Architect, Alejandro Aravena, based in Santiago, Chile has been selected as the 2016 Pritzker Architecture Prize Laureate. He is the 41st laureate of the Pritzker Prize, the first Pritzker Laureate from Chile, and the fourth from Latin America, after Luis Barragán (1980), Oscar Niemeyer (1988), and Paulo Mendes da Rocha (2006).
“The jury has selected an architect who deepens our understanding of what is truly great design. Alejandro Aravena has pioneered a collaborative practice that produces powerful works of architecture and also addresses key challenges of the 21st century. His built work gives economic opportunity to the less privileged, mitigates the effects of natural disasters, reduces energy consumption, and provides welcoming public space. Innovative and inspiring, he shows how architecture at its best can improve people’s lives.” Tom Pritzker, Chairman and President of The Hyatt Foundation, which sponsors the Pritzker Architecture Prize Laureate.
Aravena has completed buildings at the Universidad Católica de Chile in Santiago, including the UC Innovation Center – Anacleto Angelini (2014), the Siamese Towers (2005), Medical School (2004), School of Architecture (2004), and the Mathematics School (1999). These energy-efficient buildings respond to the local climate with innovative, efficient facades and floor plans and offer the users natural light and convivial meeting places. Currently under construction in Shanghai, China, is an office building for healthcare company Novartis, with office spaces designed to accommodate different modes of work — individual, collective, formal and informal. In the United States, Aravena has built St. Edward’s University Dorms (2008) in Austin, Texas.
Since 2001, Aravena has been executive director of the Santiago-based ELEMENTAL, a ‘Do Tank,’ as opposed to a think tank, whose partners are Gonzalo Arteaga, Juan Cerda, Victor Oddó, and Diego Torres. ELEMENTAL focuses on projects of public interest and social impact, including housing, public space, infrastructure, and transportation. ELEMENTAL has designed more than 2,500 units of low-cost social housing. A hallmark of the firm is a participatory design process in which the architects work closely with the public and end users. ELEMENTAL is also known for designing social housing that they call “half of a good house,” in which the design leaves space for the residents to complete their houses themselves and thus raise themselves up to a middle-class standard of living. This innovative approach, called “incremental housing,” allows for social housing to be built on more expensive land closer to economic opportunity and gives residents a sense of accomplishment and personal investment.
Alejandro Aravena was born on June 22, 1967, in Santiago, Chile. He graduated as an architect from the Universidad Católica de Chile in 1992. In 1994, he established his own practice, Alejandro Aravena Architects.
Since 2001 he has been leading ELEMENTAL and has built work in Chile, The United States, Mexico, China and Switzerland. After the 2010 earthquake and tsunami that hit Chile, ELEMENTAL was called to work on the reconstruction of the city of Constitucion, Chile. Aravena’s partners in ELEMENTAL are Gonzalo Arteaga, Juan Cerda, Victor Oddó and Diego Torres.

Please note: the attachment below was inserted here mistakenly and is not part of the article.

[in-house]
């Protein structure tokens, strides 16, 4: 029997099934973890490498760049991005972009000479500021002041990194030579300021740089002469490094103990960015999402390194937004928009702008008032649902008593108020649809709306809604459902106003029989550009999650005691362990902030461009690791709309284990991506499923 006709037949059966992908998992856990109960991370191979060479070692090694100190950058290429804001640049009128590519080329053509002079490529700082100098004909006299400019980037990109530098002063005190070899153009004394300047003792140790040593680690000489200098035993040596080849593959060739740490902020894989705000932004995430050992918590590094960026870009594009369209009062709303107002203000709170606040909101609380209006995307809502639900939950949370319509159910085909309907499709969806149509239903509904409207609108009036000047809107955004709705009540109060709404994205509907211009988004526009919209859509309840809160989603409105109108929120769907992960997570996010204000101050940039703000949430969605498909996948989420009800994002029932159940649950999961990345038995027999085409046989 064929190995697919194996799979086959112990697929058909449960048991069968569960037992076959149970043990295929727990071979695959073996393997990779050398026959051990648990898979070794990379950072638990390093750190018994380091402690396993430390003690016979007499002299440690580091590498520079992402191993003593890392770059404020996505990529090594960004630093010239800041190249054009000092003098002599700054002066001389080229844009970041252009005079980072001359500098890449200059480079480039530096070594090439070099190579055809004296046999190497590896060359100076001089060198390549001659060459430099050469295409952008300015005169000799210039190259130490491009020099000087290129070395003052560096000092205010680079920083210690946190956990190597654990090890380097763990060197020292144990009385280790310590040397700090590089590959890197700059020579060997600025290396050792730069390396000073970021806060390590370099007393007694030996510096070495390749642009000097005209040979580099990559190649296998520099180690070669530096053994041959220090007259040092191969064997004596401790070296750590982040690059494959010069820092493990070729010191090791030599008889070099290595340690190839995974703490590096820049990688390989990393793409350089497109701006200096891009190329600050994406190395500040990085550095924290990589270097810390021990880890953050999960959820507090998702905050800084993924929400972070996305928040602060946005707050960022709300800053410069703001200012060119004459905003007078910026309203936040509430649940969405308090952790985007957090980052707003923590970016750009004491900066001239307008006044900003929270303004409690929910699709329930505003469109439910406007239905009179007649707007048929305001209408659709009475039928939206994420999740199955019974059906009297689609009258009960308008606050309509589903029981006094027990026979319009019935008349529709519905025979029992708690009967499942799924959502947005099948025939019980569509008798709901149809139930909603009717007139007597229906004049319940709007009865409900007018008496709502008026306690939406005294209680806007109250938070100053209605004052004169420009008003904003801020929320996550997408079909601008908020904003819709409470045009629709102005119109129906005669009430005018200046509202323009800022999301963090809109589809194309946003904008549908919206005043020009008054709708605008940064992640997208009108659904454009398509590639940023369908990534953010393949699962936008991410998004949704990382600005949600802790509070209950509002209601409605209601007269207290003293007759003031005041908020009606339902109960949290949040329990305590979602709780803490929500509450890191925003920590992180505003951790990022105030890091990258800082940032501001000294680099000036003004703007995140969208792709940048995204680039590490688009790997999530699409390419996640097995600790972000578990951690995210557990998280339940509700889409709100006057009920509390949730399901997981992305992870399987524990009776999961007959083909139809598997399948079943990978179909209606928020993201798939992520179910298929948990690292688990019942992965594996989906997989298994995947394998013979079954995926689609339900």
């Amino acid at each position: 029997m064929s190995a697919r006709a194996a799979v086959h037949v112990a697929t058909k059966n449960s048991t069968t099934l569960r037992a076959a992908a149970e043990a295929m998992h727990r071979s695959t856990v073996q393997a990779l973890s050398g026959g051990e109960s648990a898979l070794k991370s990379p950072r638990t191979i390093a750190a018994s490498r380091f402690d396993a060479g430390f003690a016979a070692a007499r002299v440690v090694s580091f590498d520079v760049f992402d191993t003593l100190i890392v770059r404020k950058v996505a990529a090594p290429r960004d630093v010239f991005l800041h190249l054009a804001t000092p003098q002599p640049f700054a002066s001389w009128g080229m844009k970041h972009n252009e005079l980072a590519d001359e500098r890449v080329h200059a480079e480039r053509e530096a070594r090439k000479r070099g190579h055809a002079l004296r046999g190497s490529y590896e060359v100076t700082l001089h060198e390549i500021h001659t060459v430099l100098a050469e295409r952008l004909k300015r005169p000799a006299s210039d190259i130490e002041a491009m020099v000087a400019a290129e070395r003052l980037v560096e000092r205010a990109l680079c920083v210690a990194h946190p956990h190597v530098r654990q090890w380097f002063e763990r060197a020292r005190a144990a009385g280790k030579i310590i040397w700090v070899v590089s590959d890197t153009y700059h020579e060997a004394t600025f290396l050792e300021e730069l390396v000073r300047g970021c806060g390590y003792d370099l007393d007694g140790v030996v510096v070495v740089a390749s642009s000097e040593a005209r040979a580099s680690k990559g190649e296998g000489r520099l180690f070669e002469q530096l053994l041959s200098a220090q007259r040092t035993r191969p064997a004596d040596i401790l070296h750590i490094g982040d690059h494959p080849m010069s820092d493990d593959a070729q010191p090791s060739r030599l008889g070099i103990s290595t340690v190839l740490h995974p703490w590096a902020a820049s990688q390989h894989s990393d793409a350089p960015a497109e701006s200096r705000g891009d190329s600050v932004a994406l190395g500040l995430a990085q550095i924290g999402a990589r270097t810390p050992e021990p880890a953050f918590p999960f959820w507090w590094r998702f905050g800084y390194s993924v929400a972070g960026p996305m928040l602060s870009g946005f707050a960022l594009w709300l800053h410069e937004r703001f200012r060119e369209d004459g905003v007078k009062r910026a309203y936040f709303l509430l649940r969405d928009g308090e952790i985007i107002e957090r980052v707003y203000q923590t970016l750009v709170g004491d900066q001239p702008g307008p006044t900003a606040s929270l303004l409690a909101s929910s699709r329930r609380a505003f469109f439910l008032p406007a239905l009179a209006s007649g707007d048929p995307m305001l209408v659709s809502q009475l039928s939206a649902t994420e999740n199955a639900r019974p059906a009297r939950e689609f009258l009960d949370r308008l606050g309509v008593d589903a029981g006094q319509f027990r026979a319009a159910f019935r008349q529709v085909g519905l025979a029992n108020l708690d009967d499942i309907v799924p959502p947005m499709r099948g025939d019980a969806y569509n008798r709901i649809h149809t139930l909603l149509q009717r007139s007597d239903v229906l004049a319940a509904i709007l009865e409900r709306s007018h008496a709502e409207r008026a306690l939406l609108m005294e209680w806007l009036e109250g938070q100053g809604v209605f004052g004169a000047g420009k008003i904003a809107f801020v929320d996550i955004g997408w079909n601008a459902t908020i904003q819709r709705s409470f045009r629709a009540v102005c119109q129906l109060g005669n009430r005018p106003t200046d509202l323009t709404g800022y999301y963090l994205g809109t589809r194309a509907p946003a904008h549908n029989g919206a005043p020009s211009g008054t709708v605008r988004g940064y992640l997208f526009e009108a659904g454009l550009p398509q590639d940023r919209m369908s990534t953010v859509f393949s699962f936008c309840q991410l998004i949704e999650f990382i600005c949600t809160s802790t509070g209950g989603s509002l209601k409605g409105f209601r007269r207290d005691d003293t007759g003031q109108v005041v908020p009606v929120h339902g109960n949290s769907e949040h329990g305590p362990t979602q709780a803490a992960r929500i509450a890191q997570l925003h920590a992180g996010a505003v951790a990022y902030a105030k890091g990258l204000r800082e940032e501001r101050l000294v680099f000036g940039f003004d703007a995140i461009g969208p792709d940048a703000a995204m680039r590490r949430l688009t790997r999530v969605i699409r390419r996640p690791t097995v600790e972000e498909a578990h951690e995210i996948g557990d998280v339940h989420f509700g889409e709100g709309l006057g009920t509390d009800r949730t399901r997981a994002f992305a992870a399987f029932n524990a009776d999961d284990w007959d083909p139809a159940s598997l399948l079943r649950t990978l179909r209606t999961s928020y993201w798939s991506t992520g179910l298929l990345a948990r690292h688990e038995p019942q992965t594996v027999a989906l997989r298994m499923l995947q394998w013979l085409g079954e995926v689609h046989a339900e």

Alejandro Aravena is the Director of the Venice Architecture Biennale 2016. He was a speaker at TEDGlobal in Rio de Janeiro, Brazil, in 2014. He was a member of the Pritzker Architecture Prize Jury from 2009 to 2015.
In 2010 he was named International Fellow of the Royal Institute of British Architects and identified as one of the 20 new heroes of the world by Monocle magazine. He is a Board Member of the Cities Program of the London School of Economics since 2011; Regional Advisory Board Member of the David Rockefeller Center for Latin American Studies; Board Member of the Swiss Holcim Foundation since 2013; Foundational Member of the Chilean Public Policies Society; and Leader of the Helsinki Design Lab for SITRA, the Finnish Government Innovation Fund. He was one of the 100 personalities contributing to the Rio +20 Global Summit in 2012.
Aravena was a Professor at the Harvard Graduate School of Design (2000 and 2005); and also taught at Istituto Universitario di Architettura di Venezia (2005), Architectural Association in London (1999), and London School of Economics. He has held the ELEMENTAL Copec Chair at Universidad Católica de Chile since 2006.
Author of Los Hechos de la Arquitectura (Architectural Facts, 1999), El Lugar de la Arquitectura (The Place in/of Architecture, 2002) and Material de Arquitectura (Architecture Matters, 2003). His work has been published in more than 50 countries, Electa published the monograph Alejandro Aravena; progettare e costruire (Milan, 2007) and Toto published Alejandro Aravena; the Forces in Architecture (Tokyo, 2011). Hatje-Cantz published the first monograph dedicated to the social housing projects of ELEMENTAL: Incremental Housing and Participatory Design Manual (Berlin, 2012) launched at the 12th International Architecture Exhibition of la Biennale di Venezia.
All pictures: © Cristobal Palma / Estudio Palma